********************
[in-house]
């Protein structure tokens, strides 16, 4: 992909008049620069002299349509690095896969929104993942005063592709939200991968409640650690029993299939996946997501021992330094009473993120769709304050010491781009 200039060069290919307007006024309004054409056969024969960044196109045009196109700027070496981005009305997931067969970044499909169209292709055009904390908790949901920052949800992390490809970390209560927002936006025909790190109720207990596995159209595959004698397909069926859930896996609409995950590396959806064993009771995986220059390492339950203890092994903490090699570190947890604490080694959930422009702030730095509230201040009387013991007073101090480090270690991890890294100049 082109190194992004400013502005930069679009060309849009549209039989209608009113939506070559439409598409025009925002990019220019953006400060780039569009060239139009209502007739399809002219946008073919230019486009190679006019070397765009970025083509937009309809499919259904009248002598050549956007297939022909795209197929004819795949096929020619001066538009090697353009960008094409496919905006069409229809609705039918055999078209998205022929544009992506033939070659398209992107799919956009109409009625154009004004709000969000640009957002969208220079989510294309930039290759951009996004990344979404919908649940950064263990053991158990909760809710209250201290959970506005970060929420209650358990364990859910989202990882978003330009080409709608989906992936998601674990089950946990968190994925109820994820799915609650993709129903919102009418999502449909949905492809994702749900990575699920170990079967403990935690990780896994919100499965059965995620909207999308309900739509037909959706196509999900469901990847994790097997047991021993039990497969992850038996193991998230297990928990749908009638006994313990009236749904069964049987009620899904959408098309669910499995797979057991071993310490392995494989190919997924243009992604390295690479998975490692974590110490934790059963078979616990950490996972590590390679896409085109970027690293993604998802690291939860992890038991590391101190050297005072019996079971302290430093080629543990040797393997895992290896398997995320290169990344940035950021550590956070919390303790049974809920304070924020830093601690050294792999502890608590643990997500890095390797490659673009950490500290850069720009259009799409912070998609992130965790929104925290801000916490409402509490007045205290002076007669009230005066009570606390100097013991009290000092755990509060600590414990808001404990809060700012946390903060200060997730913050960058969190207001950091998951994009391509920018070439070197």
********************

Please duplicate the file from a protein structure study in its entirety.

[in-house]
């Protein structure tokens, strides 16, 4: 992909008049620069002299349509690095896969929104993942005063592709939200991968409640650690029993299939996946997501021992330094009473993120769709304050010491781009 200039060069290919307007006024309004054409056969024969960044196109045009196109700027070496981005009305997931067969970044499909169209292709055009904390908790949901920052949800992390490809970390209560927002936006025909790190109720207990596995159209595959004698397909069926859930896996609409995950590396959806064993009771995986220059390492339950203890092994903490090699570190947890604490080694959930422009702030730095509230201040009387013991007073101090480090270690991890890294100049 082109190194992004400013502005930069679009060309849009549209039989209608009113939506070559439409598409025009925002990019220019953006400060780039569009060239139009209502007739399809002219946008073919230019486009190679006019070397765009970025083509937009309809499919259904009248002598050549956007297939022909795209197929004819795949096929020619001066538009090697353009960008094409496919905006069409229809609705039918055999078209998205022929544009992506033939070659398209992107799919956009109409009625154009004004709000969000640009957002969208220079989510294309930039290759951009996004990344979404919908649940950064263990053991158990909760809710209250201290959970506005970060929420209650358990364990859910989202990882978003330009080409709608989906992936998601674990089950946990968190994925109820994820799915609650993709129903919102009418999502449909949905492809994702749900990575699920170990079967403990935690990780896994919100499965059965995620909207999308309900739509037909959706196509999900469901990847994790097997047991021993039990497969992850038996193991998230297990928990749908009638006994313990009236749904069964049987009620899904959408098309669910499995797979057991071993310490392995494989190919997924243009992604390295690479998975490692974590110490934790059963078979616990950490996972590590390679896409085109970027690293993604998802690291939860992890038991590391101190050297005072019996079971302290430093080629543990040797393997895992290896398997995320290169990344940035950021550590956070919390303790049974809920304070924020830093601690050294792999502890608590643990997500890095390797490659673009950490500290850069720009259009799409912070998609992130965790929104925290801000916490409402509490007045205290002076007669009230005066009570606390100097013991009290000092755990509060600590414990808001404990809060700012946390903060200060997730913050960058969190207001950091998951994009391509920018070439070197």